I introduce to you here A Passion for the Possible, the new blog of Jonathan Searle, son of Roy Searle, one of the heads of Northumbria Community. Here is how the author introduces his project: Continue reading “A New Blog – A Passion for the Possible”

Feast of St. Aidan of Lindisfarne

O loving God,
who called your servant Aidan
from the peace of a cloister
to re-establish the Christian mission
in northern England,
and gave him the gifts of gentleness,
simplicity, and strength:

Grant that we, following his example,
may use what you have given us
for the relief of human need,
and may persevere in commending the saving Gospel
of our Redeemer Jesus Christ;
who lives and reigns with you and the Holy Spirit,
one God, for ever and ever.
Amen.

(A Prayer on Behalf of St. Aidan from Lindisfarne – source, HERE) Continue reading “Feast of St. Aidan of Lindisfarne”

Now We Are Free

Now we are free. I will see you again. But not yet, not yet…

Music Composed By Hans Zimmer & Lisa Gerrard
Copyright © 2000 DreamWorks & Universal Pictures

(Thank to my colleague Petros Florides for this link.)

St. Patrick’s Breastplate Sang by Angelina

I add here the notes added to this videoclip on YouTube: Continue reading “St. Patrick’s Breastplate Sang by Angelina”

I am on a Celtic trail

In the next ten days I will be in Scotland, exploring Celtic spirituality in places like Iona, Lindisfarne and the like.
Do not envy. It is sinful. Better imitate.
I will not be able to attend very promptly to my blog during this time. I apologize in advance.
I welcome your prayers.

If the War Goes On

The song below is a powerful call for peace coming from the musicians of the Iona Community, particularly John Bell. Here is the midi file containing the melody:

If the War Goes On

And here are the lyrics. I wish someone would adapt this song into Romanian. Continue reading “If the War Goes On”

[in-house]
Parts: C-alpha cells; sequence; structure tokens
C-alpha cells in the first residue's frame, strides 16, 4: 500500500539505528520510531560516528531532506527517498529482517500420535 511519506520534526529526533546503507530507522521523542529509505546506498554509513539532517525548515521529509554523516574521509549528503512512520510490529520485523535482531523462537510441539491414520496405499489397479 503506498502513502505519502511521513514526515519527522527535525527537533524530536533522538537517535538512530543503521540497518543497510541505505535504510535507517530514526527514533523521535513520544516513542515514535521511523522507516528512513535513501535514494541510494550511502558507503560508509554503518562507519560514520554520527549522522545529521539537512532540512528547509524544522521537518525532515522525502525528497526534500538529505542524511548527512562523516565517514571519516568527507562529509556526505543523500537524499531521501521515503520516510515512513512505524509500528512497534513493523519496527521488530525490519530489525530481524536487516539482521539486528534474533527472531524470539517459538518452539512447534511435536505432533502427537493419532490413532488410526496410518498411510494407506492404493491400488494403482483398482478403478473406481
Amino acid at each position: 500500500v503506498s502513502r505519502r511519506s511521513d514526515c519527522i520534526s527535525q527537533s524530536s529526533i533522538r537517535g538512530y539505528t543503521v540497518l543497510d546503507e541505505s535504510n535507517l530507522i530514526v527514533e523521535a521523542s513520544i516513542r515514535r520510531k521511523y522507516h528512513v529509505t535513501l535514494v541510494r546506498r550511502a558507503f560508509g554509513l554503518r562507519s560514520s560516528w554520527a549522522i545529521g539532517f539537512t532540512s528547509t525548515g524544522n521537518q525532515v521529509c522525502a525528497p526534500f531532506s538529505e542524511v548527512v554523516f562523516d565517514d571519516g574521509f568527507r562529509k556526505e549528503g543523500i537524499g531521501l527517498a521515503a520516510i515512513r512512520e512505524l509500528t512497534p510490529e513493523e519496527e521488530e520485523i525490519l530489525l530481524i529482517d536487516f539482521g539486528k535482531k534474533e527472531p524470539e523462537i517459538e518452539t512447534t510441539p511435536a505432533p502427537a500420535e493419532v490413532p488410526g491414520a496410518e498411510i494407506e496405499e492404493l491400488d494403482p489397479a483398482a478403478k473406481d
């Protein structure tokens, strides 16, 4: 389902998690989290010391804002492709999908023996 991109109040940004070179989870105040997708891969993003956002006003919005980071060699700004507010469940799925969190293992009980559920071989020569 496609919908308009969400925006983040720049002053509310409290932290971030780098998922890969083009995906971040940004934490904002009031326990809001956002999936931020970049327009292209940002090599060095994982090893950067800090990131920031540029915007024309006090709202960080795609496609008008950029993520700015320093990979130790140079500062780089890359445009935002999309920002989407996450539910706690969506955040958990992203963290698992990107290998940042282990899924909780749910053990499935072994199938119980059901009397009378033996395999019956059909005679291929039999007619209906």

Binecuvintare celtica

Continue reading “Binecuvintare celtica”

Celtic Woman – Orinoco Flow

A Celtic Welcoming Blessing

The welcome of the Father’s arms be yours
The welcome of the Saviour’s heart be yours
The welcome of the Spirit’s call be yours Continue reading “A Celtic Welcoming Blessing”

O binecuvintare irlandeza

Fie ca binecuvântarea luminii divine să fie asupra ta;
lumină pe dinafară, lumină pe dinăuntru.
Cu lumina lui Dumnezeu strălucind peste tine,
fie ca inima ta să strălucească cu caldură,
ca un foc de tabără care-i salută pe prieteni şi pe străini deopotrivă.
Fie ca lumina Domnului să strălucească din ochii tăi,
ca o lumânare în fereastră, salutând călătorul obosit. Continue reading “O binecuvintare irlandeza”

La Multi Ani! …2011 « Catalina Ioana Dascalu

La Multi Ani! …2011 « Catalina Ioana Dascalu.

O cuoscuta binecuvintare celtica. Iata si textul, intr-o traduvcere aproximativa:

Fie ca drumul sa ti se intinda inainte.

Fie ca vantul sa-ti sufle mereu in pinze.

Fie ca soarele cald sa-ti lumineze fata.

Si ploaia sa cada lin peste campiile tale.

Iar pina ne vom revedea,

Fie ca Dumnezeu sa te tina in causul palmelor lui.

Enya Singing My Favourite Christmas Carol – Adeste fideles

Although the exact authorship is unknown and disputed, the original tune of this carol is attributed to the English sacred composer John Francis Wade, and dated in 1743. Continue reading “Enya Singing My Favourite Christmas Carol – Adeste fideles”

St. Columba of Iona

This ikon was painted by Fr. Irineu from Bucium Monastery in Iasi, and represented my gift for the ordination of my son, Daniel, for the Ministry of Word and Sacrament, in the Church of Scotland.

His path towards Scottish Presbyterianism started with a providential pilgrimage that we took together on the holy island of Iona, in 2001.

A Blessing When Leaving Lindisfarne

To the prayers of our Island Saints we commend you.
May God’s angels watch around you to protect you.
May the Holy Spirit guide and strengthen you for all that lies ahead.
May Christ Jesus befriend you with his compassion and peace. Continue reading “A Blessing When Leaving Lindisfarne”